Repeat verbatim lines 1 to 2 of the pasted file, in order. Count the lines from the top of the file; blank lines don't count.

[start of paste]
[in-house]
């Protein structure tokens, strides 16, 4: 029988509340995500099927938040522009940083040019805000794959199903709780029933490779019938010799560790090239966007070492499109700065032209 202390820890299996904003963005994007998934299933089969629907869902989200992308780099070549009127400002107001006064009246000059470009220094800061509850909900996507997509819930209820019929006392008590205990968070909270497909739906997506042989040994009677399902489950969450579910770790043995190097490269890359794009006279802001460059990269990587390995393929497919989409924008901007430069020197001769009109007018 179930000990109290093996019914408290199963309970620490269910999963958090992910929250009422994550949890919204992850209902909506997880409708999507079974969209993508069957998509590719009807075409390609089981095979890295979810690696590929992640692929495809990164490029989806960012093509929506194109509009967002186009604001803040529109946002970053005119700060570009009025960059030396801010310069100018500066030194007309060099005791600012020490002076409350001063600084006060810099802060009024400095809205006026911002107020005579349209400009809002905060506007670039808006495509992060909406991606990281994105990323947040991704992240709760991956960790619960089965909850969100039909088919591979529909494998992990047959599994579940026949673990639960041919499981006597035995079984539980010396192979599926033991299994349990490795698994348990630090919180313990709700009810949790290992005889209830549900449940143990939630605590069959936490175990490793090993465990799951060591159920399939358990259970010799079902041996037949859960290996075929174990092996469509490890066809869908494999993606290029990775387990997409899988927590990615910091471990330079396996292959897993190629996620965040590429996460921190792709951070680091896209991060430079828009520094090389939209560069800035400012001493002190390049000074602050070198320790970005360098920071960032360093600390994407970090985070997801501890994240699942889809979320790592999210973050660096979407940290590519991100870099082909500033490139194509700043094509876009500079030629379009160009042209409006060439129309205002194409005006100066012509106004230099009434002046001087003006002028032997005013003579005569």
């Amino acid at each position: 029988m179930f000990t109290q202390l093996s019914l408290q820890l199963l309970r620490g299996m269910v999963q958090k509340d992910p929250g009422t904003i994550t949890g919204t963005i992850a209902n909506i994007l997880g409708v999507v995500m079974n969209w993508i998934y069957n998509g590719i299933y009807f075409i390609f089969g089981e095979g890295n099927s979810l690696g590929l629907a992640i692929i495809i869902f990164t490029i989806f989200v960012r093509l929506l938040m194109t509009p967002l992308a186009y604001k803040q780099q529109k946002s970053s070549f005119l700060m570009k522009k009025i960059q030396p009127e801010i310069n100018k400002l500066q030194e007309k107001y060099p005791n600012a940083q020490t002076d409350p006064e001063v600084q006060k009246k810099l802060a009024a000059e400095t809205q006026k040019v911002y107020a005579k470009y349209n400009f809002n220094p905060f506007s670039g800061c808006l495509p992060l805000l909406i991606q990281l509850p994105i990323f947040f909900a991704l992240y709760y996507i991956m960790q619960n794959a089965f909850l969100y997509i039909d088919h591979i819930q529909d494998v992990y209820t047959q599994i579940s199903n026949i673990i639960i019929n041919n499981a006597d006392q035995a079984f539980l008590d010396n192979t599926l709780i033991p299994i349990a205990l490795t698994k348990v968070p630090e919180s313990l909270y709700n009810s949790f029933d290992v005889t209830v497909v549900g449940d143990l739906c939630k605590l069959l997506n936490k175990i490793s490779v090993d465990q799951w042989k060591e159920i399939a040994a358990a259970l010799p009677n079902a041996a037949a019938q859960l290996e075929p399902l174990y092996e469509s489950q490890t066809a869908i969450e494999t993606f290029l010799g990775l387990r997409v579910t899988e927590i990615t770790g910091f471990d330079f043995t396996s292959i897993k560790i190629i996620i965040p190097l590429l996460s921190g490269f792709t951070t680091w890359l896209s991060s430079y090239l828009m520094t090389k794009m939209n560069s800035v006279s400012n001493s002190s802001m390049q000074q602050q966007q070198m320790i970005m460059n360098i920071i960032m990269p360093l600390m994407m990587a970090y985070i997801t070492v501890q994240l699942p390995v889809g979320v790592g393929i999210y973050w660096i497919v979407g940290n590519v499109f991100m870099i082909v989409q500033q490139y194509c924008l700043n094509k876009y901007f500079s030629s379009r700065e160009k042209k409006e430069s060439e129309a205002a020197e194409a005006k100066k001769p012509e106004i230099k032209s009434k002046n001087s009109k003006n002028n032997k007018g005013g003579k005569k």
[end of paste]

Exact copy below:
[in-house]
């Protein structure tokens, strides 16, 4: 029988509340995500099927938040522009940083040019805000794959199903709780029933490779019938010799560790090239966007070492499109700065032209 202390820890299996904003963005994007998934299933089969629907869902989200992308780099070549009127400002107001006064009246000059470009220094800061509850909900996507997509819930209820019929006392008590205990968070909270497909739906997506042989040994009677399902489950969450579910770790043995190097490269890359794009006279802001460059990269990587390995393929497919989409924008901007430069020197001769009109007018 179930000990109290093996019914408290199963309970620490269910999963958090992910929250009422994550949890919204992850209902909506997880409708999507079974969209993508069957998509590719009807075409390609089981095979890295979810690696590929992640692929495809990164490029989806960012093509929506194109509009967002186009604001803040529109946002970053005119700060570009009025960059030396801010310069100018500066030194007309060099005791600012020490002076409350001063600084006060810099802060009024400095809205006026911002107020005579349209400009809002905060506007670039808006495509992060909406991606990281994105990323947040991704992240709760991956960790619960089965909850969100039909088919591979529909494998992990047959599994579940026949673990639960041919499981006597035995079984539980010396192979599926033991299994349990490795698994348990630090919180313990709700009810949790290992005889209830549900449940143990939630605590069959936490175990490793090993465990799951060591159920399939358990259970010799079902041996037949859960290996075929174990092996469509490890066809869908494999993606290029990775387990997409899988927590990615910091471990330079396996292959897993190629996620965040590429996460921190792709951070680091896209991060430079828009520094090389939209560069800035400012001493002190390049000074602050070198320790970005360098920071960032360093600390994407970090985070997801501890994240699942889809979320790592999210973050660096979407940290590519991100870099082909500033490139194509700043094509876009500079030629379009160009042209409006060439129309205002194409005006100066012509106004230099009434002046001087003006002028032997005013003579005569």